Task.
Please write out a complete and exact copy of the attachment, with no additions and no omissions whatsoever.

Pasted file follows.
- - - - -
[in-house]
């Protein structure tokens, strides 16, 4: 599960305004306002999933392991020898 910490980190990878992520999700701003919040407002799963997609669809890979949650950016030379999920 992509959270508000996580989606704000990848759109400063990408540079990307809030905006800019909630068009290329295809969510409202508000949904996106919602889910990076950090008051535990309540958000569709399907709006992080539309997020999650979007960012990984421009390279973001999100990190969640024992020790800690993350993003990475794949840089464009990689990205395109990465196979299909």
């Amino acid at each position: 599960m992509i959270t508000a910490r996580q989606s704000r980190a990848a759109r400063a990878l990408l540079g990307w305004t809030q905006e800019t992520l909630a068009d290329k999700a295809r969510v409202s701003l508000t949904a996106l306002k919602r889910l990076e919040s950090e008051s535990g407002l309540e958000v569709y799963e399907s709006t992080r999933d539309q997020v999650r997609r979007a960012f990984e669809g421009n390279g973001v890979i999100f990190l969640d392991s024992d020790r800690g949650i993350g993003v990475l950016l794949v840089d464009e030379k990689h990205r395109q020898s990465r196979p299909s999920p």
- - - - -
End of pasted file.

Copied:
[in-house]
């Protein structure tokens, strides 16, 4: 599960305004306002999933392991020898 910490980190990878992520999700701003919040407002799963997609669809890979949650950016030379999920 992509959270508000996580989606704000990848759109400063990408540079990307809030905006800019909630068009290329295809969510409202508000949904996106919602889910990076950090008051535990309540958000569709399907709006992080539309997020999650979007960012990984421009390279973001999100990190969640024992020790800690993350993003990475794949840089464009990689990205395109990465196979299909």
């Amino acid at each position: 599960m992509i959270t508000a910490r996580q989606s704000r980190a990848a759109r400063a990878l990408l540079g990307w305004t809030q905006e800019t992520l909630a068009d290329k999700a295809r969510v409202s701003l508000t949904a996106l306002k919602r889910l990076e919040s950090e008051s535990g407002l309540e958000v569709y799963e399907s709006t992080r999933d539309q997020v999650r997609r979007a960012f990984e669809g421009n390279g973001v890979i999100f990190l969640d392991s024992d020790r800690g949650i993350g993003v990475l950016l794949v840089d464009e030379k990689h990205r395109q020898s990465r196979p299909s999920p």